If you want to contact Capt Ed for your next fishing trip in ZIH, he can be reached at (755) 554-4876 or For more information on Capt. Ed and his boats go to or .


Paul Phillips is the founder of Fintastic’s Tag & Release Tournament, Zihuatanejo’s first total tag and release billfish tournament held in Zihuatanejo from 1999-2003

3rd Appendix: Amelia’s Story

Author’s note – anything in small print and italics are my comments, Edward Layton Kunze.

Page 1. Fred Kunze – Born in Berlin Germany, April 30, 1820. Married to Johanna Christiana Lanya at age of 20. Fred Kunze had two brothers, Karl F. and August, and one sister Maime Dora.

Pa crossed the ocean with a wife and 5 children in a sailboat. This would be his second wife, Augusta. Was on the water 6 weeks. He landed in Texas. His wife died leaving him with 5 children, August, Henrietta, Mary, Charley, and Augusta. (Augusta Ralston is 90 years old on the 8th day of April, 1943). It appears Amelia is a bit confused as to the number of children who immigrated, and the dates. Records show Augusta born in Austin, Texas on April 8, 1863. Plus, 1943 would make her “only” 80 years old. The dates of the other children are rather specific, and she is the youngest child. So it appears Augusta’s mother died in Texas during child birth, or shortly after.

Pa lived to be 82, August -82, Charley was 82. The girls lived to be a ripe old age.

Spring of 1865, in March, he married Lucy Henderson Snow (age 30). Ten months after Mother and Pa married, I was born. Dec. 28, 1865. There were 5 children born to this union. Amelia, Dora, (Buddy died at birth), Edward and Hattie.

Pa was of German heritage and died in 1901 in Oklahoma.

Page 2. Amelia is talking about her mother (Lucy) when she was married to Snow on this short page. But, it gives you an idea of life in Texas at this time. Plus a glimpse of why her mother married a half breed.

Mother lived on the plains in Texas and the Indians often run their stock off. Also, the cows would come home with arrows in their backs. Impossible for a woman to live alone there.

Her husband, Snow, shot a panther out of a tree. There were floating clouds. It was in their hog pen and when Snow went out, it went up a tree. So he shot it.

Mr. Snow was part Indian.

Lucy Scribner was born Dec. 25, 1835. Her father, Salomon Scribner was of German birth. Her (Lucy’s) grandmother’s name was Smith.

They raised 19 children, 14 of their own and 5 orphans. Their own children: 12 girls and 2 boys.

Mother was born in Arkansas. Previous genealogy research shows she was born: Scribner, Lucy Henderson

Birth : ABT 1835 Illinois

It is very possible this information is incorrect. However, I would assume the Scribner family did originally come from Illinois. Plus, her history does not show Henderson as being a first husband. Spouse: 1st husband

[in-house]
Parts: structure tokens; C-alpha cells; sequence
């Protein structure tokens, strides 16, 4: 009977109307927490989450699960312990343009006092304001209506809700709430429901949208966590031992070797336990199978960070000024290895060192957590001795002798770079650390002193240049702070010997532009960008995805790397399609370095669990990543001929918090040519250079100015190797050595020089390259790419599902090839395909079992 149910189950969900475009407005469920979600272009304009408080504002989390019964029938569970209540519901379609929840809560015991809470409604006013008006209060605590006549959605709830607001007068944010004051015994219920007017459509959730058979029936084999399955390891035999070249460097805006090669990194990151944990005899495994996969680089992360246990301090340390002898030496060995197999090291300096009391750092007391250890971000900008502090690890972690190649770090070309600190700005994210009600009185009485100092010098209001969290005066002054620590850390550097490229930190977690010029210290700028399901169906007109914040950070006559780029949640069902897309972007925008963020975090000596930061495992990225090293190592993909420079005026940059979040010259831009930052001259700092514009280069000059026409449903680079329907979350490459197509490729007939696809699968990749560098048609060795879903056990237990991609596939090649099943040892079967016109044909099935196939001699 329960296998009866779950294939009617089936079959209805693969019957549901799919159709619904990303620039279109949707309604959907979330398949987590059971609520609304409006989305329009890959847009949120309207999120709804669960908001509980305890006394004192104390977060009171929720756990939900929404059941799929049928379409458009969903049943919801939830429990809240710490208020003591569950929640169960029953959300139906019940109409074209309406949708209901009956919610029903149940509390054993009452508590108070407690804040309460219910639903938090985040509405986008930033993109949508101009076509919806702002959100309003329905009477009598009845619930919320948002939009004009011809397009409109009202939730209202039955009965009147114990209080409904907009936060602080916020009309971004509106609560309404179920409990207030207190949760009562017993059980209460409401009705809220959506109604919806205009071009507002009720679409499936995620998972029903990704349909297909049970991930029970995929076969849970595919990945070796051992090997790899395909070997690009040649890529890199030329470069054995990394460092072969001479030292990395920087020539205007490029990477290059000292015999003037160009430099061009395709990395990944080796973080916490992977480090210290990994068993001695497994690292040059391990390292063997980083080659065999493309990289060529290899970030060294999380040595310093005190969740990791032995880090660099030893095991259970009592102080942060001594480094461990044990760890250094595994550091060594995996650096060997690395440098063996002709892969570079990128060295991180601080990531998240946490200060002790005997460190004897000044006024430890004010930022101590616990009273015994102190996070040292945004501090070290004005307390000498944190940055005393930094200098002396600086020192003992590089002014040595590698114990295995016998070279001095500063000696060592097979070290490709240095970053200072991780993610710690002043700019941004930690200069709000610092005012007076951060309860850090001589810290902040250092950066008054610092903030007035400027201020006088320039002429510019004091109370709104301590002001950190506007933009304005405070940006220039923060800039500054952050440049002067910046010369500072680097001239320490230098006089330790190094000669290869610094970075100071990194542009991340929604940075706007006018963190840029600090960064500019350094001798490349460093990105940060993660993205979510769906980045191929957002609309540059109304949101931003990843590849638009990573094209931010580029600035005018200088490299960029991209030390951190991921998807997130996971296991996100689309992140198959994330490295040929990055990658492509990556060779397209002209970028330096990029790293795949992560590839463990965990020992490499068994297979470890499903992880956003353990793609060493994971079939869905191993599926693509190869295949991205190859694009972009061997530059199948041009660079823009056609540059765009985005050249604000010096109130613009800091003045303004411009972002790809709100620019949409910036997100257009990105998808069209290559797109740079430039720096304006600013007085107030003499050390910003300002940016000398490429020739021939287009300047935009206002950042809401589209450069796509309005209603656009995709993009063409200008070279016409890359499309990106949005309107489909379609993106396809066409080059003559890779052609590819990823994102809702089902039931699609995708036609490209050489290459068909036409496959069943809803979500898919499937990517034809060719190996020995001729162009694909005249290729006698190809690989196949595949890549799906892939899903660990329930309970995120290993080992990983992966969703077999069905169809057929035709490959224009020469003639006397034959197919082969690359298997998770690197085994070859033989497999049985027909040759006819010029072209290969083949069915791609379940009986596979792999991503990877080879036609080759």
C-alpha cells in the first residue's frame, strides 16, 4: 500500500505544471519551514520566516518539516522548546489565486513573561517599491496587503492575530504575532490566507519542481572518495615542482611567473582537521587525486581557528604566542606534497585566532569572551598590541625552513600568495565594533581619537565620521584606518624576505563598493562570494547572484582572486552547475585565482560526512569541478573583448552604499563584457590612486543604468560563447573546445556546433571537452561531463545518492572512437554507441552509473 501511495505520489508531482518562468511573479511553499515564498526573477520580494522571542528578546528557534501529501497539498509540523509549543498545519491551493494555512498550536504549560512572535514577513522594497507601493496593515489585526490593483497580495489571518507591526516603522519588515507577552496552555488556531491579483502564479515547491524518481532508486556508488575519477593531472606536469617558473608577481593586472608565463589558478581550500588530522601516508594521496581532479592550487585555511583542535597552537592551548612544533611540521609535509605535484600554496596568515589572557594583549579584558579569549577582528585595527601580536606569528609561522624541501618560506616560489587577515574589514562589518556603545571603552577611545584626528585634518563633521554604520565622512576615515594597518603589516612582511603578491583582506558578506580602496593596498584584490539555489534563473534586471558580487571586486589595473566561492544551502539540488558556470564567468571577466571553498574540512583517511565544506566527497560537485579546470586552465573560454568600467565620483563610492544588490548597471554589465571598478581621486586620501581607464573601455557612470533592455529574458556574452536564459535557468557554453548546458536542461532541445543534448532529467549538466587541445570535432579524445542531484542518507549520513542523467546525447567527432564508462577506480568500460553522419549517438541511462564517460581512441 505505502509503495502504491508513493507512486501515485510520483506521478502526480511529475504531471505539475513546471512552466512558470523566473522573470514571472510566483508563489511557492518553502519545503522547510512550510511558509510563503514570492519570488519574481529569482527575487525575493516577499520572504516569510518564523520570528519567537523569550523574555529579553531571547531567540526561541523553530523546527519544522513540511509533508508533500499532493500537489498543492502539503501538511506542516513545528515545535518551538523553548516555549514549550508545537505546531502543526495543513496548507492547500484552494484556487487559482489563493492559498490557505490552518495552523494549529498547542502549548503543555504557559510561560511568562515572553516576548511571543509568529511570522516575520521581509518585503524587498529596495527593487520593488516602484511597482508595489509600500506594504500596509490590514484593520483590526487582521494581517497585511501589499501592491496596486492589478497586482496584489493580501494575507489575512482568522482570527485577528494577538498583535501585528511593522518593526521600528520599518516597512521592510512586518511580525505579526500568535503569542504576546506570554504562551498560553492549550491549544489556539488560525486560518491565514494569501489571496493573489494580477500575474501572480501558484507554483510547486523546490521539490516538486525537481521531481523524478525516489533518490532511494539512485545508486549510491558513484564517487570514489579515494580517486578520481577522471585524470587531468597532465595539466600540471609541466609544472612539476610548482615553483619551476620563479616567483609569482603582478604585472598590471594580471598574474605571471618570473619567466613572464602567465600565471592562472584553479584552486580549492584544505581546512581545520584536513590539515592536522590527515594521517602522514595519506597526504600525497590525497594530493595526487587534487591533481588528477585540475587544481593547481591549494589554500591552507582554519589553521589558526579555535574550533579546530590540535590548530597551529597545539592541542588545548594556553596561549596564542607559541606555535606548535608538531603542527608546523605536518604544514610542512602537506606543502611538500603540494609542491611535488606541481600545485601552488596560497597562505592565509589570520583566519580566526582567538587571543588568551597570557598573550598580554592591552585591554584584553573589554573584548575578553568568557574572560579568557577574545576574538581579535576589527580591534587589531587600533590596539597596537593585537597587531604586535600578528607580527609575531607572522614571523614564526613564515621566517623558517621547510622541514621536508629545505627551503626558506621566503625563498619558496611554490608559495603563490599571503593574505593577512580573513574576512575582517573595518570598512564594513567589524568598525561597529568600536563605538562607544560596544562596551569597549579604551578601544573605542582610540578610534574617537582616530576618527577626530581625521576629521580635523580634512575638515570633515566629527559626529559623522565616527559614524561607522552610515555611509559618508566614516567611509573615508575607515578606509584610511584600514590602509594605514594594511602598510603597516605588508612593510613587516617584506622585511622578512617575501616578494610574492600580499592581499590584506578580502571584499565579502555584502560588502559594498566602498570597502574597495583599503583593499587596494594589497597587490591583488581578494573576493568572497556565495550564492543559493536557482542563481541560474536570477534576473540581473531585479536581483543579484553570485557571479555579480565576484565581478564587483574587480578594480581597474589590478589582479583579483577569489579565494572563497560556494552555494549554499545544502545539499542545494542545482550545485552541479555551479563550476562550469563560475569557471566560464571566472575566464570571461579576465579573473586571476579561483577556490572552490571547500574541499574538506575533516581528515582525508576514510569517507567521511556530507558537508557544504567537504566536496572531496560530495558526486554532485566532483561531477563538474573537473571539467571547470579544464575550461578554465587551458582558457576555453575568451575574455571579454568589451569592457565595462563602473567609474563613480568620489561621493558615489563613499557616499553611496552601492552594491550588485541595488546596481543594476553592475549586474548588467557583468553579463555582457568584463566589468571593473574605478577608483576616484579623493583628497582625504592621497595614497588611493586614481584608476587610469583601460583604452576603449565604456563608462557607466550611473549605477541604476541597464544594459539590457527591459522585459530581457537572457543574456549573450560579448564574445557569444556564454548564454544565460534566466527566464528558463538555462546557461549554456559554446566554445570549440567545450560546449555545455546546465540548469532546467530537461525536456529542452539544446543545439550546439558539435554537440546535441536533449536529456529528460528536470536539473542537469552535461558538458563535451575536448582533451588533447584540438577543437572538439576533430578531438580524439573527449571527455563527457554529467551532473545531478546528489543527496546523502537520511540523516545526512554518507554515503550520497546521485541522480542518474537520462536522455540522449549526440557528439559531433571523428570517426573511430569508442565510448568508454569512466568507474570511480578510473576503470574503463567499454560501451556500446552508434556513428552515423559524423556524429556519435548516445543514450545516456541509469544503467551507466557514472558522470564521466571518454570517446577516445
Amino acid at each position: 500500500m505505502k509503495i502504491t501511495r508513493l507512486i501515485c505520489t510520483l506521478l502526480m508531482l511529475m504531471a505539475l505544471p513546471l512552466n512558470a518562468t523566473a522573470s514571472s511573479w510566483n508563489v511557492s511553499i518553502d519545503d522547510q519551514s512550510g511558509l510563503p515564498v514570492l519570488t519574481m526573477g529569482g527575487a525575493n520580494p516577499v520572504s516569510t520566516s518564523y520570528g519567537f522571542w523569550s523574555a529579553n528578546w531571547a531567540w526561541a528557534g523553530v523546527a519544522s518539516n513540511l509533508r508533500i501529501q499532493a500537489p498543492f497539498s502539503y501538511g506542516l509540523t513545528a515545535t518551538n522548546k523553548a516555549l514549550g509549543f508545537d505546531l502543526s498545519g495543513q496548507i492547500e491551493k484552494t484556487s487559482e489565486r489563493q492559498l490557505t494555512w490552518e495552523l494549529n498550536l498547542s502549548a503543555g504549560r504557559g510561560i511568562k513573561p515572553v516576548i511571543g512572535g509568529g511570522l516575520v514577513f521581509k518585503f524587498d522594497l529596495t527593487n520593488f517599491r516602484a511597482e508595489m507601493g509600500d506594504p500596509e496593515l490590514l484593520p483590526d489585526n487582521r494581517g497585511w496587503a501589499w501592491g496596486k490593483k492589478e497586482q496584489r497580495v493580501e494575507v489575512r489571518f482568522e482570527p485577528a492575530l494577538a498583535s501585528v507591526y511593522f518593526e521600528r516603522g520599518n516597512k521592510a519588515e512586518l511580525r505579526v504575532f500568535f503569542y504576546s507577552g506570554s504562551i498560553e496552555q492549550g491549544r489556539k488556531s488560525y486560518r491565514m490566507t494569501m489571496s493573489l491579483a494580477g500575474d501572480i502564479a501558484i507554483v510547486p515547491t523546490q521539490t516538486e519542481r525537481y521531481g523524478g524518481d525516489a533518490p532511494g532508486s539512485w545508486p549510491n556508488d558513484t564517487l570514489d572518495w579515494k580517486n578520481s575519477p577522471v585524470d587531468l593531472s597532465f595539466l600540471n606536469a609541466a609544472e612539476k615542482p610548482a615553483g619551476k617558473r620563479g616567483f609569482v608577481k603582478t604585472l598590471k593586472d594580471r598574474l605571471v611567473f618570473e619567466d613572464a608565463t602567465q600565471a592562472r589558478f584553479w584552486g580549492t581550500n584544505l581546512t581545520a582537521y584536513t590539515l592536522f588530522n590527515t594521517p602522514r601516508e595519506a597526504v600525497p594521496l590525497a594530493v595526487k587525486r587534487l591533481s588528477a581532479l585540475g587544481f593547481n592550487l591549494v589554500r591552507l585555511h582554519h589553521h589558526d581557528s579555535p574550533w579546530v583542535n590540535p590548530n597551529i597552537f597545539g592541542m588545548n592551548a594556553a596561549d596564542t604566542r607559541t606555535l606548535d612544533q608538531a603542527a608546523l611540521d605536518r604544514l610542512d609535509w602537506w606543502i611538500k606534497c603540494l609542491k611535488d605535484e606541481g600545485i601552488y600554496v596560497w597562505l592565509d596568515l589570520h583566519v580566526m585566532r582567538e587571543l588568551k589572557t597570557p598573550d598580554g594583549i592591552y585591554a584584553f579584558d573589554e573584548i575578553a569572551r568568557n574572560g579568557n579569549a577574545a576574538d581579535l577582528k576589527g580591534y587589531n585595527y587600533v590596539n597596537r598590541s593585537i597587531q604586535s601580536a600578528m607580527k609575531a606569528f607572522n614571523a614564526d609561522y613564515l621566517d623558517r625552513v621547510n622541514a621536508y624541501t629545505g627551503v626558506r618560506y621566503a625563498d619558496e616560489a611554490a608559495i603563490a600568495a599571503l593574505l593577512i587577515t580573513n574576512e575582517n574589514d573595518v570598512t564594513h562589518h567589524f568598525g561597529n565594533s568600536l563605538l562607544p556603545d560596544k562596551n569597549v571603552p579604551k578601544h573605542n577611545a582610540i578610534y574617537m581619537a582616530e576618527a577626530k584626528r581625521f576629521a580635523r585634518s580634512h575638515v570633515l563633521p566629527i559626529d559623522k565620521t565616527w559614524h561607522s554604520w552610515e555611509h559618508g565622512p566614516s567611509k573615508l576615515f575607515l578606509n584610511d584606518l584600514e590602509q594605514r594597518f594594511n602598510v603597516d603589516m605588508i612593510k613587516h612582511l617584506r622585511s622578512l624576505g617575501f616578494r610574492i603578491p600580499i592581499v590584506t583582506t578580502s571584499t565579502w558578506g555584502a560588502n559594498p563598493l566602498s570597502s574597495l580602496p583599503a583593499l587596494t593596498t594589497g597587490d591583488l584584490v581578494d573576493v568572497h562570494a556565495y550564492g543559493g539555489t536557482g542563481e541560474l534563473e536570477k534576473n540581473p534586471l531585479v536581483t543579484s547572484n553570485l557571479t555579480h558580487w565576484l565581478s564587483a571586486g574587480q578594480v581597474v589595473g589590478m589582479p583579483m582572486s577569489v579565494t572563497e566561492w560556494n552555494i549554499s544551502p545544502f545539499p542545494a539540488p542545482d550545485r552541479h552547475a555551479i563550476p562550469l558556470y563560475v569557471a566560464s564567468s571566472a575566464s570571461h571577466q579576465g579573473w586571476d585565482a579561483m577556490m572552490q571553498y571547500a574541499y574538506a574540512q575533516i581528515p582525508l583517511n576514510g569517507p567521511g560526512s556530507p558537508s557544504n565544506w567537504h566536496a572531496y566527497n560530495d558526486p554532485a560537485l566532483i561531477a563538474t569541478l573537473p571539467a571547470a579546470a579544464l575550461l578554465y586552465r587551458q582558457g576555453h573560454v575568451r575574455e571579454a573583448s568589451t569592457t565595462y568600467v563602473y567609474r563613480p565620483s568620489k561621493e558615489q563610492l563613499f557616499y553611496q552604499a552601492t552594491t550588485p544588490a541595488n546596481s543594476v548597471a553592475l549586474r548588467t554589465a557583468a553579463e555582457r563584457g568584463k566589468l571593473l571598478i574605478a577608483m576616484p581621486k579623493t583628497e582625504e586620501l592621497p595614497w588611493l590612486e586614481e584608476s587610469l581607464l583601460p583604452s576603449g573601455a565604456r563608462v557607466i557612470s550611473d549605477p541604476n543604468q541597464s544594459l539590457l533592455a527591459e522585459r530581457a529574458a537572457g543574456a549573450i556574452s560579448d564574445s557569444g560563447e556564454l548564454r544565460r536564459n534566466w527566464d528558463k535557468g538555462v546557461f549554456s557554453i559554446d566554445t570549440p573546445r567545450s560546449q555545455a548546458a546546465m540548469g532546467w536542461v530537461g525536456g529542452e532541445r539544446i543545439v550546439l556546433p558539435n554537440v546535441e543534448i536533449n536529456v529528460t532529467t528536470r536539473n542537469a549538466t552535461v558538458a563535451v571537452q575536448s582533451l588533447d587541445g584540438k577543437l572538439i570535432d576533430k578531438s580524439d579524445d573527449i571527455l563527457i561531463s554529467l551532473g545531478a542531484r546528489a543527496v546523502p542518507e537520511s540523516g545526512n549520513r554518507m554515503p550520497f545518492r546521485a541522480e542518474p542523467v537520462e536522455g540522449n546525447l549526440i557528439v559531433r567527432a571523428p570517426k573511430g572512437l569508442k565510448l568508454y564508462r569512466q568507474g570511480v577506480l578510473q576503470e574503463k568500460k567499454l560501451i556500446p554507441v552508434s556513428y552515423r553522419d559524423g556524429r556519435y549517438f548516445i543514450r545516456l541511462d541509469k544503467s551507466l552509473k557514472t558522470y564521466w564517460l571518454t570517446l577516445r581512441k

Snow, Unknown

Mother married Henderson, an old man and he only lived a year.

She married Will Snow: lived a year as he was shot by bush whackers during the war. This is where it gets interesting as far as the “family legend” goes. Are they Bush Whackers, Quantrill’s Raiders, Confederate soldiers, or what? I have also heard it was carpet baggers, but that is impossible, because the carpet baggers did not even exist until after the Civil War ended in 1865. Will Snow was killed in 1864, because they were married in Feb. 1865, and “about” a year after Will’s death. I am inclined to believe it was Quantrill’s Raiders, as my Dad, Frank, told me.

The following was taken off another Page 1 she had started. There are several starts and stops, and rambling. But, I will try and keep everything in chronological order.

Mother, with several neighbors and their husbands were taken prisoners, to make them tell where a certain man they wanted was. They kept the families overnight, and then sent the women home. They told the men to run for their lives, and shot them in the back as they ran.

They tied weights to their bodies and threw them in a deep body of water. (I would assume it was a river, as I had heard from various times over the years) After the weather got warm, the rocks slipped, or a head came off, and the bodies floated to the top. (This consistent with the legend. The ground was too hard to bury the men quickly, so they dumped them in the river.) Mother, with her lady neighbors went with an ox team ten miles and got the bodies, dug the graves, and buried their men.

Willie, (the youngest son of Will Snow) was about 8 days old (when his Dad was killed).

Widowed “about” a year when she married Fred Kunze. Jan. 16, 1865.

(This leaves Fredrick with 5 children of his own:

Kunze, Henrietta

Birth : 3 MAY 1847 Germany

Kunze, Mary

Birth : 20 APR 1849 Germany

Kunze, John Charles

Birth : 24 DEC 1851 Germany

Death : 28 JUN 1932

Kunze, Agusta

Birth : 8 APR 1853 Austin, Texas

, and two of Lucy’s

Snow, Mary Jane

Gender: Female

Snow, Willie

Gender: Male)

It is possible Henrietta, at the time of Fredrick’s marriage to Lucy, was already married and had left the family. She was 18 by the time Lucy and Fredrick were married. And, even Mary, who was 16, may have been married off.